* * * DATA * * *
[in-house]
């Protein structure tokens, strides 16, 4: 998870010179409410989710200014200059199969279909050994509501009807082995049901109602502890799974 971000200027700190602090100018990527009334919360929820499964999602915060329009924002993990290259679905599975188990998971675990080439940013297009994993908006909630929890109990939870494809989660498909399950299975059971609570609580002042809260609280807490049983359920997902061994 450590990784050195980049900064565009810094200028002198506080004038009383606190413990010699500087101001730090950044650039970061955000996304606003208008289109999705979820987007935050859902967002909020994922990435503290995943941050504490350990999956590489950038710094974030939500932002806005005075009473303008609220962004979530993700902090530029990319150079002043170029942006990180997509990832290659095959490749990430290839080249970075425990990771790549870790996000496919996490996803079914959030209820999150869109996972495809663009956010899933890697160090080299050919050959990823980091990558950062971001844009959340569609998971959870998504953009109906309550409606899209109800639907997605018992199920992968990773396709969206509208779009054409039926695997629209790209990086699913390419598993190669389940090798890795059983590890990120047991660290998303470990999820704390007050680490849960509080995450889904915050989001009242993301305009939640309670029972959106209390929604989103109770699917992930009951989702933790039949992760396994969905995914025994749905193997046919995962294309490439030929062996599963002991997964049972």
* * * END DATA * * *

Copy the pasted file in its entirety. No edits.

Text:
[in-house]
């Protein structure tokens, strides 16, 4: 998870010179409410989710200014200059199969279909050994509501009807082995049901109602502890799974 971000200027700190602090100018990527009334919360929820499964999602915060329009924002993990290259679905599975188990998971675990080439940013297009994993908006909630929890109990939870494809989660498909399950299975059971609570609580002042809260609280807490049983359920997902061994 450590990784050195980049900064565009810094200028002198506080004038009383606190413990010699500087101001730090950044650039970061955000996304606003208008289109999705979820987007935050859902967002909020994922990435503290995943941050504490350990999956590489950038710094974030939500932002806005005075009473303008609220962004979530993700902090530029990319150079002043170029942006990180997509990832290659095959490749990430290839080249970075425990990771790549870790996000496919996490996803079914959030209820999150869109996972495809663009956010899933890697160090080299050919050959990823980091990558950062971001844009959340569609998971959870998504953009109906309550409606899209109800639907997605018992199920992968990773396709969206509208779009054409039926695997629209790209990086699913390419598993190669389940090798890795059983590890990120047991660290998303470990999820704390007050680490849960509080995450889904915050989001009242993301305009939640309670029972959106209390929604989103109770699917992930009951989702933790039949992760396994969905995914025994749905193997046919995962294309490439030929062996599963002991997964049972």